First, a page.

Editors note: This story was updated on Oct. 16, 2018 to reflect that some people with insurance may still face out-of-pocket costs.
Feb. 12, 2018 -- In October 2017, the FDA approved a new shingles vaccine, called Shingrix. This January, the CDC officially recommended that adults 50 and over get the new vaccine to prevent this painful, blistering disease instead of the previous one, Zostavax. WebMD asked a few infectious disease experts how Shingrix works and whether it has any risks.
How is Shingrix different from Zostavax?
Shingrix is more than 90% effective at preventing shingles and a painful complication called postherpetic neuralgia (PHN) in all age groups. Zostavax only lowers the odds of getting shingles by 51%, and of PHN by 67%. It's even less effective in people ages 70 and older.
Shingrix has a dead version of the zoster virus. It also contains an adjuvant -- a substance that helps your body fight off the virus better. "It causes your immune system to produce more antibodies to fight shingles than the other vaccine produced. So your body has a stronger immune response to the Shingrix vaccine than to the Zostavax vaccine," says Michael Hogue, PharmD, a professor of pharmacy at the Samford University College of Health Sciences.
Why is Shingrix recommended for people ages 50 and older?
You can get Shingrix at age 50, when your chance of having shingles rises. Studies have shown that its protection remains strong for at least 4 years, but researchers hope it will last much longer because the immune response is stronger.
"The CDC recommended that Zostavax stay at 60 and older because they were concerned the immunity would wane, and there would be a number of people who were vaccinated in their 50s who wouldn't be protected in their 70s," says Kenneth Schmader, MD, a professor of medicine and chief in the division of geriatrics at Duke University Medical Center.
"It looks as though it's going to stay high with virtually undiminished protection," says William Schaffner, MD, an infectious diseases specialist at Vanderbilt University. "Shingrix is clearly a superior vaccine."
Who should get the Shingrix vaccine?
The CDC says healthy adults ages 50 and over should get the Shingrix vaccine. You should get it even if you’re not sure if you ever had chickenpox, the CDC says.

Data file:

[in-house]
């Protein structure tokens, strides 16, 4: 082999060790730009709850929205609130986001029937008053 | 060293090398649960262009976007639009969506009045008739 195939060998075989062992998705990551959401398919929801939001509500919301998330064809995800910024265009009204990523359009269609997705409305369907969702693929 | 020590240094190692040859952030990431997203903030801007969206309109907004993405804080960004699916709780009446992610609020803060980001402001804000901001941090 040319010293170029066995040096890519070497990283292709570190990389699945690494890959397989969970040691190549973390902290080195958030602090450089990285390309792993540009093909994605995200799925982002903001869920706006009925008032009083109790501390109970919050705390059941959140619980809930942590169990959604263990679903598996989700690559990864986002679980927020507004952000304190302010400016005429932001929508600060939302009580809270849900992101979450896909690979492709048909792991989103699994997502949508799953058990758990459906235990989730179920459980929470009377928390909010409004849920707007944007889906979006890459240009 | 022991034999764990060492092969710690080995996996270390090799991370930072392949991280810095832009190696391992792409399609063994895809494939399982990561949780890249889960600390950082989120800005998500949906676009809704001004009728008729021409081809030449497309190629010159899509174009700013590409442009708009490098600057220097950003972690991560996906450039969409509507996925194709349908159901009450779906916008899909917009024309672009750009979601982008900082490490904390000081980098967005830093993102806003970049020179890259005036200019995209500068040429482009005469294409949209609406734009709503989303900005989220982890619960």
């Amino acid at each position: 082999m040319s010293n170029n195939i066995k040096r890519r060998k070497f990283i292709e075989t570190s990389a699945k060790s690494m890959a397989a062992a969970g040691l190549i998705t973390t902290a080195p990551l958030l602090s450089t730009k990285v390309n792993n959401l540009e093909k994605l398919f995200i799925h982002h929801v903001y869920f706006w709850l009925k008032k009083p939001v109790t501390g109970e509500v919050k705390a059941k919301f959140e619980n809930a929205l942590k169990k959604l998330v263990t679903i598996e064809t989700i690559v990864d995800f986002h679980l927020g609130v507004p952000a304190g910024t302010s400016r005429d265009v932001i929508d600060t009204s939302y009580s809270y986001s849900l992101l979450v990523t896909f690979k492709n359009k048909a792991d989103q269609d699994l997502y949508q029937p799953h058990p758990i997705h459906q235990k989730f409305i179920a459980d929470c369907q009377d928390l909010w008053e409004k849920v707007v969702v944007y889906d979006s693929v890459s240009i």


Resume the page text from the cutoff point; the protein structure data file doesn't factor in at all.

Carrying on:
How many doses of the vaccine do you need?
You need two doses, given 2 to 6 months apart. "That second dose is really important to make sure you get long-term protection," Hogue says.
What are the side effects?
Shingrix causes more side effects than Zostavax. "That's the price you pay for the boost in immune response," Schmader says.
The main side effects reported in studies were soreness, redness, and swelling where you get the shot. Some people also got headaches or felt tired or achy after the shot. About 1 out of 10 people said the side effects were severe enough to disrupt their daily life. Yet most felt better within 3 to 5 days.
“The side effects of the Shingrix are temporary, and usually last 2 to 3 days. While you may experience pain for a few days after getting Shingrix, the pain will be less severe than having shingles and the complications from the disease,” the CDC says.
Should you get Shingrix if you've already had the Zostavax shot?
Yes. The CDC recommends that you get the Shingrix vaccine if you've already had Zostavax, because it's more effective than the older vaccine and the protection lasts longer. Wait at least 2 months after you have Zostavax to get Shingrix.
Should you get Shingrix if you've already had shingles?
Yes. Shingles can come back after you've had it. "There's a somewhat increased risk that you could get a second episode, so go ahead and get the vaccine," Schaffner says. Just wait until your rash and other symptoms have cleared.
Who shouldn't get Shingrix?
People who shouldn't get Shingrix include anyone who:
- Has had a severe allergic reaction to any of its ingredients
- Has tested negative for immunity to the varicella zoster virus. If you test negative, you should get chickenpox vaccine.
- Currently has shingles
- Is pregnant or breastfeeding. If you are, you should wait to get Shingrix.
The CDC's Advisory Committee on Immunization Practices hasn't confirmed whether the vaccine is safe for people who have a weakened immune system because of a disease or medicine they take. One worry is that taking drugs that weaken the immune system might make the shingles vaccine less effective. It's also possible that by stimulating the immune system, Shingrix could worsen certain diseases, like leukemia.
The committee will review the research, and it should offer more specific advice later this year.
Is Shingrix available now?
"It's out, but in small quantities. The demand has been extremely high," Schmader says. That means it may not be available right away in every part of the country.
Will health insurance cover the cost?
Shingrix costs $280 for both shots. Medicare Part D -- the prescription drug plan for people ages 65 and older -- will cover the cost. But you may have to get the shot at your pharmacy instead of your doctor's office.
What about private health insurance? Insurance companies usually wait to cover a vaccine until the CDC formally recommends it, which happened in January. Then the government gives them 12 months to bring about full coverage, Hogue says. "The best advice is to check with your insurance carrier."
Some people on Medicare or with private insurance may still face out-of-pocket costs depending on their plan.
If your insurance doesn't yet cover Shingrix, consider getting Zostavax until your coverage for the new vaccine kicks in. "I would encourage you to get the vaccine, because shingles is extremely painful, and it can be a debilitating disease," Hogue adds.